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23 APRIL, 2013

Daily Rituals: A Guided Tour of Writers’ and Artists’ Creative Habits

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Hemingway wrote standing, Nabokov on index cards, Twain while puffing cigars, and Sitwell in an open coffin.

“We are spinning our own fates, good or evil, and never to be undone,” the William James’s famous words on habit echo. “Every smallest stroke of virtue or of vice leaves its never so little scar.”

Given this omnibus of the daily routines of famous writers was not only one of my favorite articles to research but also the most-read and -shared one in the entire history of Brain Pickings, imagine my delight at the release of Daily Rituals: How Artists Work (public library) by Mason Currey, based on his blog of the same title. Currey, who culled the famous routines from a formidable array of interviews, diaries, letters, and magazine profiles, writes in the introduction:

Nearly every weekday morning for a year and a half, I got up at 5:30, brushed my teeth, made a cup of coffee, and sat down to write about how some of the greatest minds of the past four hundred years approached this exact same task — that is, how they made the time each day to do their best work, how they organized their schedules in order to be creative and productive. By writing about the admittedly mundane details of my subjects’ daily lives — when they slept and ate and worked and worried — I hoped to provide a novel angle on their personalities and careers, to sketch entertaining, small-bore portraits of the artist as a creature of habit.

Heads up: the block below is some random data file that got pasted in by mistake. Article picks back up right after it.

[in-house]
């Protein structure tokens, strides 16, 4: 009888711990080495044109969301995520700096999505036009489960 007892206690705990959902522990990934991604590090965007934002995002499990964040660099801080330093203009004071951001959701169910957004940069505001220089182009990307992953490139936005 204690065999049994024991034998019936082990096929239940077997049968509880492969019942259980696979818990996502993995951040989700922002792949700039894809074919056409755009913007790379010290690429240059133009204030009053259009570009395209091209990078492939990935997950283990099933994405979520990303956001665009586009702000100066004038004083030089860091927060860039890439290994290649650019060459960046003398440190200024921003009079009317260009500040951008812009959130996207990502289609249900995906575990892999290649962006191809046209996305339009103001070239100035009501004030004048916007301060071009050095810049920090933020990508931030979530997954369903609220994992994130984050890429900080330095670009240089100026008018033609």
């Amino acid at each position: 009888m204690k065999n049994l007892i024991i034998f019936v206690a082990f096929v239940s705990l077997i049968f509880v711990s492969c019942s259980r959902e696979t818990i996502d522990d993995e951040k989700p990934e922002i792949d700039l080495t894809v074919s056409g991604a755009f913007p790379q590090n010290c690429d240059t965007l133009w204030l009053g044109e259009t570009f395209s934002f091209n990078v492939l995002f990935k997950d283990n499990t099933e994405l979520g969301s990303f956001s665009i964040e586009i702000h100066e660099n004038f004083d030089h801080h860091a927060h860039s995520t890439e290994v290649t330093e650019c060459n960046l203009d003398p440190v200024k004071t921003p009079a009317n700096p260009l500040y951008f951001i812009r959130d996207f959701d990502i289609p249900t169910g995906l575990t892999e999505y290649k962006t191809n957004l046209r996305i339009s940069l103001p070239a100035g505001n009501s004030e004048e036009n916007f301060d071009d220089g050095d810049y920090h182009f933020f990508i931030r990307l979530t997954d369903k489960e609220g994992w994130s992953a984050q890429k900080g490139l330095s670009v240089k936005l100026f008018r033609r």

The notion that if only we could replicate the routines of great minds, we’d be able to reverse-engineer their genius is, of course, an absurd one — yet an alluring one nonetheless. Currey’s feat is in at once indulging and debunking the mythology of our voyeuristic routine-fetishism by exploring the wildly diverse ways in which celebrated creators structure their days, while at the same time engaging in delicate pattern-recognition to reveal a number of recurring undercurrents essential for creative success. Here is a small sampling of some favorites:

Mark Twain — master of epistolary snark, unsuspected poet, cheeky adviser of little girls — followed a simple but rigorous routine:

He would go to the study in the morning after a hearty breakfast and stay there until dinner at about 5:00. Since he skipped lunch, and since his family would not venture near the study — they would blow a horn if they needed him — he could usually work uninterruptedly for several hours. … After dinner, Twain would read his day’s work to the assembled family. He liked to have an audience, and his evening performances almost always won their approval. On Sundays, Twain skipped work to relax with his wife and children, read, and daydream in some shady spot on the farm. Whether or not he was working, he smoked cigars constantly.

Photograph courtesy Poetry Foundation